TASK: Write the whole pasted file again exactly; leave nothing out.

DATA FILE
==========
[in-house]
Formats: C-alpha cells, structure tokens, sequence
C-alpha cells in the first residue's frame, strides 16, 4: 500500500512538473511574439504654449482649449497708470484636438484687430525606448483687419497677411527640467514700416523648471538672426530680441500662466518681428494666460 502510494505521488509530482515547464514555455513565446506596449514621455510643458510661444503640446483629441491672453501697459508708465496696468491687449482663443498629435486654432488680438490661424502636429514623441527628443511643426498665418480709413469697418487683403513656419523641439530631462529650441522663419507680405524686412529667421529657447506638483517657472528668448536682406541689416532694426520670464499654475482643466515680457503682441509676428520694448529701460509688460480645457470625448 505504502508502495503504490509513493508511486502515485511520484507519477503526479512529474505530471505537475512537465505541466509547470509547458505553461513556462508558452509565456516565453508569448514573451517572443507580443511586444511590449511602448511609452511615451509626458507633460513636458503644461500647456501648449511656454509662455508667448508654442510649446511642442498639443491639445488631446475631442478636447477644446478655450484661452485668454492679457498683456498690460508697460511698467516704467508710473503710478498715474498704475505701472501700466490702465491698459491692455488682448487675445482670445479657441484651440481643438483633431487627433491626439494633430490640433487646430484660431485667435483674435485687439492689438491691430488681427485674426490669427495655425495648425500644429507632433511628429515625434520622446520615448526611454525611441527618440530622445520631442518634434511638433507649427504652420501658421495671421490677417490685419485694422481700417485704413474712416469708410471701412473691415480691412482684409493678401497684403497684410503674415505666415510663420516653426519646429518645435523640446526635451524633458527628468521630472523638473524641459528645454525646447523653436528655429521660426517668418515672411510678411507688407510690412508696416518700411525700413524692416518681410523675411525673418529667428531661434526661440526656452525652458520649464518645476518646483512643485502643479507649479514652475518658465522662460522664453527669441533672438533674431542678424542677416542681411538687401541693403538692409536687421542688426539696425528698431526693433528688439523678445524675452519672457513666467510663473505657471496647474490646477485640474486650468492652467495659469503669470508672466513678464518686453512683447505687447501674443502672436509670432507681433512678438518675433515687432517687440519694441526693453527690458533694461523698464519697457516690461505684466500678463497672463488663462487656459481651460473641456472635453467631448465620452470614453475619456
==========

[in-house]
Formats: C-alpha cells, structure tokens, sequence
C-alpha cells in the first residue's frame, strides 16, 4: 500500500512538473511574439504654449482649449497708470484636438484687430525606448483687419497677411527640467514700416523648471538672426530680441500662466518681428494666460 502510494505521488509530482515547464514555455513565446506596449514621455510643458510661444503640446483629441491672453501697459508708465496696468491687449482663443498629435486654432488680438490661424502636429514623441527628443511643426498665418480709413469697418487683403513656419523641439530631462529650441522663419507680405524686412529667421529657447506638483517657472528668448536682406541689416532694426520670464499654475482643466515680457503682441509676428520694448529701460509688460480645457470625448 505504502508502495503504490509513493508511486502515485511520484507519477503526479512529474505530471505537475512537465505541466509547470509547458505553461513556462508558452509565456516565453508569448514573451517572443507580443511586444511590449511602448511609452511615451509626458507633460513636458503644461500647456501648449511656454509662455508667448508654442510649446511642442498639443491639445488631446475631442478636447477644446478655450484661452485668454492679457498683456498690460508697460511698467516704467508710473503710478498715474498704475505701472501700466490702465491698459491692455488682448487675445482670445479657441484651440481643438483633431487627433491626439494633430490640433487646430484660431485667435483674435485687439492689438491691430488681427485674426490669427495655425495648425500644429507632433511628429515625434520622446520615448526611454525611441527618440530622445520631442518634434511638433507649427504652420501658421495671421490677417490685419485694422481700417485704413474712416469708410471701412473691415480691412482684409493678401497684403497684410503674415505666415510663420516653426519646429518645435523640446526635451524633458527628468521630472523638473524641459528645454525646447523653436528655429521660426517668418515672411510678411507688407510690412508696416518700411525700413524692416518681410523675411525673418529667428531661434526661440526656452525652458520649464518645476518646483512643485502643479507649479514652475518658465522662460522664453527669441533672438533674431542678424542677416542681411538687401541693403538692409536687421542688426539696425528698431526693433528688439523678445524675452519672457513666467510663473505657471496647474490646477485640474486650468492652467495659469503669470508672466513678464518686453512683447505687447501674443502672436509670432507681433512678438518675433515687432517687440519694441526693453527690458533694461523698464519697457516690461505684466500678463497672463488663462487656459481651460473641456472635453467631448465620452470614453475619456